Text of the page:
The first 300 was something new and different, so its success was something to be celebrated, regardless of your thoughts on the actual flick. This time around, it’s now solidified itself as a franchise and a name brand, so look for another one of these in a few years time. As for Mr. Peabody & Sherman, audiences that had already seen the other animated offerings at least once were more than ready for this, so the good opening is somewhat to be expecting. In the case of The Grand Budapest Hotel though, this good an opening was a bit surprising, since it opened even better than Moonrise Kingdom did two years back.

Among the notable holdovers in theaters, Non-Stop managed not to crumble in its second week, taking in $15.3 million, while The LEGO Movie finally came down to earth, though it still added $11 million more to its cume. Son of God didn’t fare quite as well though, since it had over a 60% drop, giving it just $10 million for the weekend. Also of note is the return to the top ten of 12 Years a Slave, which managed to open at number nine despite coming out earlier this week on Blu-Ray and DVD. That Best Picture win last weekend was good for an extra $2.1 million, so congrats there.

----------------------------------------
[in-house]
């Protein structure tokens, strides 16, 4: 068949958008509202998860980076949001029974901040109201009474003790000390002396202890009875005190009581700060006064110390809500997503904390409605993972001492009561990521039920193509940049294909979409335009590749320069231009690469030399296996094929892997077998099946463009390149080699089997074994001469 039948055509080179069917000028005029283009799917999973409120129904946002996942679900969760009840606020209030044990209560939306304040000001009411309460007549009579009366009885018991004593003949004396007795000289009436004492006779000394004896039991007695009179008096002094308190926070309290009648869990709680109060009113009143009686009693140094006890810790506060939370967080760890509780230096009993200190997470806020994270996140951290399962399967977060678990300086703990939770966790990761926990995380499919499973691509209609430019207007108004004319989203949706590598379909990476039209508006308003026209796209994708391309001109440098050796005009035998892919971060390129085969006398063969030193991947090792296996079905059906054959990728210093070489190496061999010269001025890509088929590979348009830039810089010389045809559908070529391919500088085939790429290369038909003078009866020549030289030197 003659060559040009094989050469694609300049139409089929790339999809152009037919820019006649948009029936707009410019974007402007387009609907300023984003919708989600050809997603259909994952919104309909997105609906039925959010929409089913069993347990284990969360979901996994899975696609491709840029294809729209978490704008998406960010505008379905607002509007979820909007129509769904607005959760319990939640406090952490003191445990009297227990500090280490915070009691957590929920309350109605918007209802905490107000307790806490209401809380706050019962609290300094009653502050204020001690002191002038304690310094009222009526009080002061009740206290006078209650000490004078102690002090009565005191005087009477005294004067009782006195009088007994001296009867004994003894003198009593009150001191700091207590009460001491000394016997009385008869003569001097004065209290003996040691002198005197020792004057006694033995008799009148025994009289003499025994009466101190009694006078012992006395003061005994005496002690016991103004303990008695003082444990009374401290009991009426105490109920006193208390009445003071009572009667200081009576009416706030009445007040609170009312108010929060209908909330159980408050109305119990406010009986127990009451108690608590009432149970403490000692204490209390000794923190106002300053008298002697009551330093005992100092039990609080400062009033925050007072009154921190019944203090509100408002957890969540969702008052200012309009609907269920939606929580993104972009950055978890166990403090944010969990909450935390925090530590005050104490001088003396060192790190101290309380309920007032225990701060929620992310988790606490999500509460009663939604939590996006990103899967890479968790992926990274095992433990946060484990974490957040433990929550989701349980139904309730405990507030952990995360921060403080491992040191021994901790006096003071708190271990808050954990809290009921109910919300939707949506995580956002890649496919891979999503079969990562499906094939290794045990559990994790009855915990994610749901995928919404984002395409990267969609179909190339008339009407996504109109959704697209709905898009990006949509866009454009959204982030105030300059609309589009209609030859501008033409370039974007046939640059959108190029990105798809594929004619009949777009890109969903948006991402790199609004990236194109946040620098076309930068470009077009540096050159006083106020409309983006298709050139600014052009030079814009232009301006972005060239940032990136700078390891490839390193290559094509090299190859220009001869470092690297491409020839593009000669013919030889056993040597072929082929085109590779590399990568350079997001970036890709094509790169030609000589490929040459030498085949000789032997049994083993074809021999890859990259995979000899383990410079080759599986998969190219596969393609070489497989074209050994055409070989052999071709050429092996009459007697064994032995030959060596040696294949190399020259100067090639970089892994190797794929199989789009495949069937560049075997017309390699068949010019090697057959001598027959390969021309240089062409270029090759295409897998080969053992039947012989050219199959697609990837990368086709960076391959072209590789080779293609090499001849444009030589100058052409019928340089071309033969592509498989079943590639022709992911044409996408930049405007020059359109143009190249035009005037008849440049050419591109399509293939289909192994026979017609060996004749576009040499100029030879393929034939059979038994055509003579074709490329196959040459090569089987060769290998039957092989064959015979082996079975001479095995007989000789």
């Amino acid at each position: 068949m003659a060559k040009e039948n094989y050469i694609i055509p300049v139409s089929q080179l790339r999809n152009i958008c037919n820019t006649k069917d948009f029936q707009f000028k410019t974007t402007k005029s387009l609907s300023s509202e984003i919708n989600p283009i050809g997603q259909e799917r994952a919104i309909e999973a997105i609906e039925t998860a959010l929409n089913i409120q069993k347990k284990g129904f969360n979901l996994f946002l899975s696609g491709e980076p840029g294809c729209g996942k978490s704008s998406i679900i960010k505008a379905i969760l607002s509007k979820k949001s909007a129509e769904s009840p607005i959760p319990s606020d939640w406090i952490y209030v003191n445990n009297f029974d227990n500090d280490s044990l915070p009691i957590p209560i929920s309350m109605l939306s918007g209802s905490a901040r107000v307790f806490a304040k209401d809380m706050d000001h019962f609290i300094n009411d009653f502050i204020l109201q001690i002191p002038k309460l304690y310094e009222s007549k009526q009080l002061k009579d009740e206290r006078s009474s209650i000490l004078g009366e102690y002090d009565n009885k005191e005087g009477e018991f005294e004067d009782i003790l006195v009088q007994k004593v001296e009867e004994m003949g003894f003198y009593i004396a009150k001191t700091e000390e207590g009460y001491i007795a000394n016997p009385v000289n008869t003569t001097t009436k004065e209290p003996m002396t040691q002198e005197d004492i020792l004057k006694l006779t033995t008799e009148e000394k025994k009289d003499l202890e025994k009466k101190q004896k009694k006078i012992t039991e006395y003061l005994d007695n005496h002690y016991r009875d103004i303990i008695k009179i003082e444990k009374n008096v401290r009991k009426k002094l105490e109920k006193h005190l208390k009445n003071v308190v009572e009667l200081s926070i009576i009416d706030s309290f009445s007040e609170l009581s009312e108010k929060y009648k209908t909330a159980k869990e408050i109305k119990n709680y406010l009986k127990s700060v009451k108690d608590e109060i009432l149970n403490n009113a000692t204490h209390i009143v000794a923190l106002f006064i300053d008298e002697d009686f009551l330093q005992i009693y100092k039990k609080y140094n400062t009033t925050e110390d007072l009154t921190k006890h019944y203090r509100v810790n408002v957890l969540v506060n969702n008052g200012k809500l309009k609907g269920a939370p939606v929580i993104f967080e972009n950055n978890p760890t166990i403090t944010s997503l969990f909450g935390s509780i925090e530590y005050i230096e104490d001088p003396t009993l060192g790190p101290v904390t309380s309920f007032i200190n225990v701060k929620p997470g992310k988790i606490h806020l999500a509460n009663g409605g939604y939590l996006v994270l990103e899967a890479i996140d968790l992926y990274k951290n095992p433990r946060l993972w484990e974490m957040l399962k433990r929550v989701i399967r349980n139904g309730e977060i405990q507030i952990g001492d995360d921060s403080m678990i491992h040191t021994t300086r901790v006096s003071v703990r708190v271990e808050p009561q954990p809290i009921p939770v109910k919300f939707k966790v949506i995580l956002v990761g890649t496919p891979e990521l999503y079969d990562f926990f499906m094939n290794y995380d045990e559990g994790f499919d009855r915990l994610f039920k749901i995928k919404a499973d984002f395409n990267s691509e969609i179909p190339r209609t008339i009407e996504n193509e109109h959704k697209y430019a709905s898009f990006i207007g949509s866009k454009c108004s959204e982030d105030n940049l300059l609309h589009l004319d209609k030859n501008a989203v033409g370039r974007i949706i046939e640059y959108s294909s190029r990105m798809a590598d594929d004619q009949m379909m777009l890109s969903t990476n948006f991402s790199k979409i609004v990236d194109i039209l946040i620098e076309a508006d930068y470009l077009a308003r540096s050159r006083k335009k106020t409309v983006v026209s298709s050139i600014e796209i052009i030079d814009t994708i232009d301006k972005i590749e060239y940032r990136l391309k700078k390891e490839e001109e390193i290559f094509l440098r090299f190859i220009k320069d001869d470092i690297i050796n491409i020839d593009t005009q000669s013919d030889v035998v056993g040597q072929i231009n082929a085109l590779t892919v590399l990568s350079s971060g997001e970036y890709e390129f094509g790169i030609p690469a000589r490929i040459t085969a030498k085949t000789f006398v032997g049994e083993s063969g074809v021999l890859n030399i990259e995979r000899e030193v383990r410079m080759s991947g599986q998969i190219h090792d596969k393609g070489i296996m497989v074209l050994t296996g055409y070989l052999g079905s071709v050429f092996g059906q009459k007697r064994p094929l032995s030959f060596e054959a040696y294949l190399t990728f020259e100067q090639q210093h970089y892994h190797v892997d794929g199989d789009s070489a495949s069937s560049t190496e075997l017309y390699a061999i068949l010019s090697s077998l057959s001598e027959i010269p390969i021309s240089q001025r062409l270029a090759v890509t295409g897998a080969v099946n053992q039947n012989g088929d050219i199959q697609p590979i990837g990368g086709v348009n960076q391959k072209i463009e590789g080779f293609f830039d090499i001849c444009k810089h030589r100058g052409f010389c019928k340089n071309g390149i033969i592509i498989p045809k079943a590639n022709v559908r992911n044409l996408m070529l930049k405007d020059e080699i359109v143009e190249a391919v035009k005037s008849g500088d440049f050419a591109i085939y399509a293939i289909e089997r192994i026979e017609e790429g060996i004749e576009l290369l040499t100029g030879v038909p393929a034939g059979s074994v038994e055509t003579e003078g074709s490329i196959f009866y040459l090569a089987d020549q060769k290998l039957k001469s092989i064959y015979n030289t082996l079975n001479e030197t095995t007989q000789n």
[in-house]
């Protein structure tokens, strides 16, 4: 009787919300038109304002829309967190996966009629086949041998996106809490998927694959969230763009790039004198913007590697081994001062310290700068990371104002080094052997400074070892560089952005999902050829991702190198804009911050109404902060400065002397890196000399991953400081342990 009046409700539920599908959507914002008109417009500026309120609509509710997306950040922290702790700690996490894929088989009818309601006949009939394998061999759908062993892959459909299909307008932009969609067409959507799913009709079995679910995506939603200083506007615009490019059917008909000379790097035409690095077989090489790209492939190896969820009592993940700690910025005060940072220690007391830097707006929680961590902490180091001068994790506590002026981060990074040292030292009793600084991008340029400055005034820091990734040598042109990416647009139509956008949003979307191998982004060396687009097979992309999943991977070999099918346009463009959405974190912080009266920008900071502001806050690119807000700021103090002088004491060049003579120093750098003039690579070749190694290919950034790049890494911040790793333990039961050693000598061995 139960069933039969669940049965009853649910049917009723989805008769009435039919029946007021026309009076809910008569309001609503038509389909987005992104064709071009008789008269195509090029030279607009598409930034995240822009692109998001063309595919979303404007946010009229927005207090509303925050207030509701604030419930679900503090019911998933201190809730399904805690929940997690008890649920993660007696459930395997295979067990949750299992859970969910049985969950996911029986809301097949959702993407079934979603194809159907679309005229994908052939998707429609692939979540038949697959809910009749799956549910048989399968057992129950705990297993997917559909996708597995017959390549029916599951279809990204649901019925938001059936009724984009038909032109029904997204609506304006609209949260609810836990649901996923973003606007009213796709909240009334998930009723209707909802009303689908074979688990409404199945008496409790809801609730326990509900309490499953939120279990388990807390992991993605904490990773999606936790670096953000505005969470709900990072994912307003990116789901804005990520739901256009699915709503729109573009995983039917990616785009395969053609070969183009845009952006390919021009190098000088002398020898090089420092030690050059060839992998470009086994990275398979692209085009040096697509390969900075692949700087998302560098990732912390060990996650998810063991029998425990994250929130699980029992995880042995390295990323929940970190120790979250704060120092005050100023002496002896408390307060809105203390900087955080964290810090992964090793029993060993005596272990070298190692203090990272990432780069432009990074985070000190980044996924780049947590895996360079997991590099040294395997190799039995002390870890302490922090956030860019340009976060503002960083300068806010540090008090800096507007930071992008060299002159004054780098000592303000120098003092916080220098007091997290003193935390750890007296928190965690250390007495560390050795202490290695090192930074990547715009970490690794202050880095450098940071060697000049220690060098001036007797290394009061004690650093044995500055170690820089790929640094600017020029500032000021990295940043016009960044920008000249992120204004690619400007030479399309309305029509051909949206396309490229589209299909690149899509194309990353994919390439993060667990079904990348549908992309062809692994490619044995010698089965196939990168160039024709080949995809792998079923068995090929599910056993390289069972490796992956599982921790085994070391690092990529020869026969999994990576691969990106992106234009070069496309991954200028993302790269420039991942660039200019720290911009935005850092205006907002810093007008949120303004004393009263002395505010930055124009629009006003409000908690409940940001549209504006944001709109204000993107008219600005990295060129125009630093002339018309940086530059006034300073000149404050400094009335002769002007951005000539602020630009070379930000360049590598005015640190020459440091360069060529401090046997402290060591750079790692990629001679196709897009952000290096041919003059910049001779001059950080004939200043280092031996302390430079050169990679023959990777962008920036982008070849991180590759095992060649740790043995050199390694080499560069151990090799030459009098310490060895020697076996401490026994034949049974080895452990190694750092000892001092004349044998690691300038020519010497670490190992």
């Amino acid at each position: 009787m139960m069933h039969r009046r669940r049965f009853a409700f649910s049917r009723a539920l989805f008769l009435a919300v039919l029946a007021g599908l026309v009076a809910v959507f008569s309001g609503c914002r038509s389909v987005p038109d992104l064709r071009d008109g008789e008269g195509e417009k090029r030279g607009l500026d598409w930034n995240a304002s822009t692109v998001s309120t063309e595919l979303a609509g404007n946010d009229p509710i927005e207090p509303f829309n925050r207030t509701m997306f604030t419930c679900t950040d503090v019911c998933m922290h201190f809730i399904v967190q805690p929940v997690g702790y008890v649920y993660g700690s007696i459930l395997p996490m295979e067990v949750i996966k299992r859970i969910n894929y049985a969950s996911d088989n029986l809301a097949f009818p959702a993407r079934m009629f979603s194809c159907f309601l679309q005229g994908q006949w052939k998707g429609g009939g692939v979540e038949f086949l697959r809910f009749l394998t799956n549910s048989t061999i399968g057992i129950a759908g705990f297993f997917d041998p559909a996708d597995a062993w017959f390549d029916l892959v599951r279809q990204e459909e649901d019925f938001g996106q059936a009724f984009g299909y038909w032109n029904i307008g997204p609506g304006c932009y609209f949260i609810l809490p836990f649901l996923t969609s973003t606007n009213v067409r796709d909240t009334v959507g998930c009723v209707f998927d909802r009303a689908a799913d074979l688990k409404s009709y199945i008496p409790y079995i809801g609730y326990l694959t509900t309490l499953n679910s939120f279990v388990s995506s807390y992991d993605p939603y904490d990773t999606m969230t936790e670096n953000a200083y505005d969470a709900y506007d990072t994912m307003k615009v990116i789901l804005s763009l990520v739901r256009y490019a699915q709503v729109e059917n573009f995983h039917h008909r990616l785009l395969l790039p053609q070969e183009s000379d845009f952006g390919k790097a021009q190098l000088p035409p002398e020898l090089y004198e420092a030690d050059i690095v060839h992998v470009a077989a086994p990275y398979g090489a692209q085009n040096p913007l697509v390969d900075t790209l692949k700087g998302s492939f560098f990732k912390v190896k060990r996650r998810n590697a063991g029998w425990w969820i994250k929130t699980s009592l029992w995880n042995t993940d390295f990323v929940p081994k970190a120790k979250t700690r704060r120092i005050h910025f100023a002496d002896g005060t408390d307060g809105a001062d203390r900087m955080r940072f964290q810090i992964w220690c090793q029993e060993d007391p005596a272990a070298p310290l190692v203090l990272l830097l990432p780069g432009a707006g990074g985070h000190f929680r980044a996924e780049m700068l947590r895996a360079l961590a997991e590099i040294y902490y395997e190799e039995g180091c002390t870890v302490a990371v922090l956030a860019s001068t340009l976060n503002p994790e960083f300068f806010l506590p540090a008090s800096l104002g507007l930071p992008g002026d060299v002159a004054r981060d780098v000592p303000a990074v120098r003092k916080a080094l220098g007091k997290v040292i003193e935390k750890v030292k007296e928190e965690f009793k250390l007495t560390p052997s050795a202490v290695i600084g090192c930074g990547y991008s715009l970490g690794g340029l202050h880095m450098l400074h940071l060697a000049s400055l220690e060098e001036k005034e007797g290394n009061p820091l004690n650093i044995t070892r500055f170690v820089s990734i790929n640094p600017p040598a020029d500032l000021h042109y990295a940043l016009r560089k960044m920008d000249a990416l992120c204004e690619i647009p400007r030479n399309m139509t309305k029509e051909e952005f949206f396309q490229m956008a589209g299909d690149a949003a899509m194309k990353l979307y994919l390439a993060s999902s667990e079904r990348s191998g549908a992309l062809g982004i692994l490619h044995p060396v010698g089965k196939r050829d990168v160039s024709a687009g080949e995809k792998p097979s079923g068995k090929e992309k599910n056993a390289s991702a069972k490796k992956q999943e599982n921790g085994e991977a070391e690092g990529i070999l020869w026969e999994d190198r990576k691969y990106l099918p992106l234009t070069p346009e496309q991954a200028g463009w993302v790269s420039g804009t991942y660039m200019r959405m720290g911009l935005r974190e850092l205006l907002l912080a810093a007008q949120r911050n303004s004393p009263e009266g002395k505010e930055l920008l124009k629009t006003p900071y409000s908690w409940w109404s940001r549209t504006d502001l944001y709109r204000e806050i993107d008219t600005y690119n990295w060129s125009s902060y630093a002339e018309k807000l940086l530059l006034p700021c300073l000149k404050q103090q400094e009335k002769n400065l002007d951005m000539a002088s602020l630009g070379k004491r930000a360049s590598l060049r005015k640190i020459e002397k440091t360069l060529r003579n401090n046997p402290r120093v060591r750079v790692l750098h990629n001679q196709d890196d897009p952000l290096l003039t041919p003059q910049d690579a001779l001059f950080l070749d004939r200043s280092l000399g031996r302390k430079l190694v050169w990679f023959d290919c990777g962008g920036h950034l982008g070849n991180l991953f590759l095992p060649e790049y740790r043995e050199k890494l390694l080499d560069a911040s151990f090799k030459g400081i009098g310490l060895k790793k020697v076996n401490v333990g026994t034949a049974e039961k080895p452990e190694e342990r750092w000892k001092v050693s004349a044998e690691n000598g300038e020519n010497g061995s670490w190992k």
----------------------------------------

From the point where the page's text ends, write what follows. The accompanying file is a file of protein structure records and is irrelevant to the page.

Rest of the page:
Here now folks is what the top ten looked like at the box office for this particular weekend:
1. 300: Rise of an Empire – $45,050,000
2. Mr. Peabody & Sherman – $32,500,000
3. Non-Stop – $15,378,000
4. The LEGO Movie – $11,005,000
5. Son of God – $10,000,000
6. The Monuments Men – $3,100,000
7. 3 Days to Kill – $3,062,000
8. Frozen – $3,010,000